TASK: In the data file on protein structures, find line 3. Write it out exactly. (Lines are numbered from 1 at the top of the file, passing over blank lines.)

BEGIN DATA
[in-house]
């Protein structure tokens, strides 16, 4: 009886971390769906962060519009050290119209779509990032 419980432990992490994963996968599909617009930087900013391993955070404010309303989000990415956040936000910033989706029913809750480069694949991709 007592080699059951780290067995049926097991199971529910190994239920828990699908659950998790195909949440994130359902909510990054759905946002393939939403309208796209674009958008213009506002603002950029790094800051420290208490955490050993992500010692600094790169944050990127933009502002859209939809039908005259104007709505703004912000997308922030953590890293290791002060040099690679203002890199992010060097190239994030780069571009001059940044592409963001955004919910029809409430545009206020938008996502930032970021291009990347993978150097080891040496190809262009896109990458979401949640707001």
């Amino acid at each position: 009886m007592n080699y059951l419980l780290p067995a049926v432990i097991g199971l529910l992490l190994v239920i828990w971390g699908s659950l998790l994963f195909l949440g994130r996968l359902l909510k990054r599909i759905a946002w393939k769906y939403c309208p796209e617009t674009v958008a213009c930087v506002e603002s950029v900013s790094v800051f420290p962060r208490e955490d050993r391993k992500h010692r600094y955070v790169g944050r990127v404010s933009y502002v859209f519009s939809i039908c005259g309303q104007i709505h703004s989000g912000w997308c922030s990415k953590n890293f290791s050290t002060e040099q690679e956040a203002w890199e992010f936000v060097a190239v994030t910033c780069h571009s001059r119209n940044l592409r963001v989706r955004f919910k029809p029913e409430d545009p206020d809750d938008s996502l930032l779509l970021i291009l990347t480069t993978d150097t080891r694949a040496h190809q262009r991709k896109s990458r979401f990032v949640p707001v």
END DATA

């Amino acid at each position: 009886m007592n080699y059951l419980l780290p067995a049926v432990i097991g199971l529910l992490l190994v239920i828990w971390g699908s659950l998790l994963f195909l949440g994130r996968l359902l909510k990054r599909i759905a946002w393939k769906y939403c309208p796209e617009t674009v958008a213009c930087v506002e603002s950029v900013s790094v800051f420290p962060r208490e955490d050993r391993k992500h010692r600094y955070v790169g944050r990127v404010s933009y502002v859209f519009s939809i039908c005259g309303q104007i709505h703004s989000g912000w997308c922030s990415k953590n890293f290791s050290t002060e040099q690679e956040a203002w890199e992010f936000v060097a190239v994030t910033c780069h571009s001059r119209n940044l592409r963001v989706r955004f919910k029809p029913e409430d545009p206020d809750d938008s996502l930032l779509l970021i291009l990347t480069t993978d150097t080891r694949a040496h190809q262009r991709k896109s990458r979401f990032v949640p707001v």